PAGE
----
With the Alpine A522 already presented, Alpine has been one of the most acclaimed teams for the design of its single-seater. As we already know, the representative pink colour of the team's main sponsor, BWT, stands out, as does the blue of Alpine. The design of a car, aerodynamically speaking, is one of the most difficult, important and essential jobs that exist in the highest category of motorsport. The aerodynamic design of a Formula 1 single-seater makes it have good corner performance, as they can race at a fairly high speed, compared to other categories.
Today, Matt Harman, who serves as Alpine's technical director, has detailed some features about his position and his latest project, the Alpine A522. Speaking about his work, Harman commented: “I have technical responsibility for all car programs, related to chassis, power unit, and ensuring we achieve affordable lap times all the time.”
“The interpretation of the new [aerodynamic] regulations has been part of our job. And we have spent a lot of time trying to extract the maximum amount of performance. We have extracted performance room out race car and we achieve those lap times for the race car.”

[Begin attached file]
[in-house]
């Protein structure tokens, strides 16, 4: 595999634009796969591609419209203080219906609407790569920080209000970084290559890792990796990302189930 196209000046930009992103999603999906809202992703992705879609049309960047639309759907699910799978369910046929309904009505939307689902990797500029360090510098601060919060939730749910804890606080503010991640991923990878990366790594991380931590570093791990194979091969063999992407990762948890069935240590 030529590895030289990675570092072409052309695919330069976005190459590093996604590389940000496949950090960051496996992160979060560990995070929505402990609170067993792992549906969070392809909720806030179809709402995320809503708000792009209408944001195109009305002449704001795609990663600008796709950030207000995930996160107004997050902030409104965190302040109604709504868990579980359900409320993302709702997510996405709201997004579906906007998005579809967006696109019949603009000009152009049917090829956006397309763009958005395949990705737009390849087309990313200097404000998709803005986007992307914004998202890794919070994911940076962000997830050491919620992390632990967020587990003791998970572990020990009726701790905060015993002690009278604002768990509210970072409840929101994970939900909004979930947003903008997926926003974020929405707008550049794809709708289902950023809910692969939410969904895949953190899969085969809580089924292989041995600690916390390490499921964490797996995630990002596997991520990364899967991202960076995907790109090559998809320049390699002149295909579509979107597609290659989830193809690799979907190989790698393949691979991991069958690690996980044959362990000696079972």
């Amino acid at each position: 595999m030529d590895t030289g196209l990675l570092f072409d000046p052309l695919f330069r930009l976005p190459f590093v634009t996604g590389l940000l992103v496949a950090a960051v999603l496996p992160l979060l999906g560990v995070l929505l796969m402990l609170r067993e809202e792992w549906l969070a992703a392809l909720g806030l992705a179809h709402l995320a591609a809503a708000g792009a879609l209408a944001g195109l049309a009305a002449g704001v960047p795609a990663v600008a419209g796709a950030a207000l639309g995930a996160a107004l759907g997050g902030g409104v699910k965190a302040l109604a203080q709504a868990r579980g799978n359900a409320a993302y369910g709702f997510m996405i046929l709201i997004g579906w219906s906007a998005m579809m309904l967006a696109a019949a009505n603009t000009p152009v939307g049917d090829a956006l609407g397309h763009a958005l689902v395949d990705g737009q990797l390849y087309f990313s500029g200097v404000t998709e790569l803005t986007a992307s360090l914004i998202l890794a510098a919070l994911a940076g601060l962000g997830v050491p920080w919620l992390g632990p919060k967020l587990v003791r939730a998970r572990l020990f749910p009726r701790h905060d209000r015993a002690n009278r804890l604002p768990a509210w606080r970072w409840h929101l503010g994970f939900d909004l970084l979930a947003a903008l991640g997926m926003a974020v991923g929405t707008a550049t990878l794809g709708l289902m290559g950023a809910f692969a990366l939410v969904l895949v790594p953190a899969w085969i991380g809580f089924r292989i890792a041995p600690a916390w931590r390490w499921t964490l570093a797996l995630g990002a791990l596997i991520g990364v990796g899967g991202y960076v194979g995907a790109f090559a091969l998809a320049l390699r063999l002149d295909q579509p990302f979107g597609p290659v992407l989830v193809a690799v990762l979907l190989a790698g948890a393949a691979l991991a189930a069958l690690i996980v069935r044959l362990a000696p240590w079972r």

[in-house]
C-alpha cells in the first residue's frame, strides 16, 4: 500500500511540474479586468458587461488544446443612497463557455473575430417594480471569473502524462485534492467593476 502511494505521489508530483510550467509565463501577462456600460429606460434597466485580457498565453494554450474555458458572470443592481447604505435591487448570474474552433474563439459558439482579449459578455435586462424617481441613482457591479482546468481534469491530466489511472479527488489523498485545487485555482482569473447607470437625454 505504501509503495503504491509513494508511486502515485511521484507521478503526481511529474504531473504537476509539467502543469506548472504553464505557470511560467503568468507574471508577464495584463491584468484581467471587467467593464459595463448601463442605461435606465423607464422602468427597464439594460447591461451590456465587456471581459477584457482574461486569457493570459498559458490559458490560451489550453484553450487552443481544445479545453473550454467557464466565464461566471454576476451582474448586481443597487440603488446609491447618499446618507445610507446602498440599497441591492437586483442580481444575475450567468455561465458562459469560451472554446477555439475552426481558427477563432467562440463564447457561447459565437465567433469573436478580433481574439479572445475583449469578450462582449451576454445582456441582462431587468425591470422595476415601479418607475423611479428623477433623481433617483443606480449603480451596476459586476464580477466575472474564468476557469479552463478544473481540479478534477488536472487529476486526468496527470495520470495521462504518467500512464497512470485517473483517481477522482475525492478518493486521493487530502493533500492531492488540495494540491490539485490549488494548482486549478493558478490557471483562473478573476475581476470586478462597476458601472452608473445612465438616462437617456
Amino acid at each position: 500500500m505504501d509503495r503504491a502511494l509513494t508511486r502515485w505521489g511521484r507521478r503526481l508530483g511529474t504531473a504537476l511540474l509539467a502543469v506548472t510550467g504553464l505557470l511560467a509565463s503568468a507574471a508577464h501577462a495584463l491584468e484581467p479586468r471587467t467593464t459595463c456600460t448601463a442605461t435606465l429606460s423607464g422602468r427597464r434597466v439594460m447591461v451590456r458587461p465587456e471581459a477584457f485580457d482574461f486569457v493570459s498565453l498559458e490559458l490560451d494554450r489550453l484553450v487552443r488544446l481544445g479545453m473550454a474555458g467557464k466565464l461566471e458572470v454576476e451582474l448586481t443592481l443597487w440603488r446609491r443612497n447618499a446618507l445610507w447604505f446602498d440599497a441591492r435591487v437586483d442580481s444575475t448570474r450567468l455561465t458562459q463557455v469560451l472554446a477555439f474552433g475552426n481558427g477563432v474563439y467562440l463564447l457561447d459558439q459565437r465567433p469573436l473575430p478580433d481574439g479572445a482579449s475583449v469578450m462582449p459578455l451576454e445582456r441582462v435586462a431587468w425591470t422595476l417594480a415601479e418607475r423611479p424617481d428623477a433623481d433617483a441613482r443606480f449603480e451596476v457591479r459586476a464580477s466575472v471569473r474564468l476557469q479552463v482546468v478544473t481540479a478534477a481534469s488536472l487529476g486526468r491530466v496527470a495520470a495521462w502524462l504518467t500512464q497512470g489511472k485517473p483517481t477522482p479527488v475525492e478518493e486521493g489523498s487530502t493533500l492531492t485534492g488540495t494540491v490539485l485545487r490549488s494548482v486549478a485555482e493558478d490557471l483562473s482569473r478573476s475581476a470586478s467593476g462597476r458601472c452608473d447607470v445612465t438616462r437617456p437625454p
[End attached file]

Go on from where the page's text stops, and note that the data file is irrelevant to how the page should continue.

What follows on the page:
“You can also see that we have a very different concept in the front wing. We have the 18-inch tyres that we tested extensively with Pirelli in order that we understand those tyres and integrate them into the performance of our race car. We also have very different safety regulations, the chassis is a lot stronger than previous chassis.”
“The regulations are slightly more strictive than what we’ve had in the past.”
As Harman mentioned, it's about being creative when designing the car. We can see how the teams interpret these new regulations very differently. We can well remember the DAS, a system used by Mercedes that seemed illegal to many people, and perhaps it was, however, it was nothing more than an extremely clever invention by the German team. This is where we can see how the engineers always seek the limit of the regulations, and that is perfect, because if they find a gap within the regulations, a team can take advantage of it and gain a great advantage over its competitors, a clear example is Brawn GP in the 2009 championship with its double diffuser.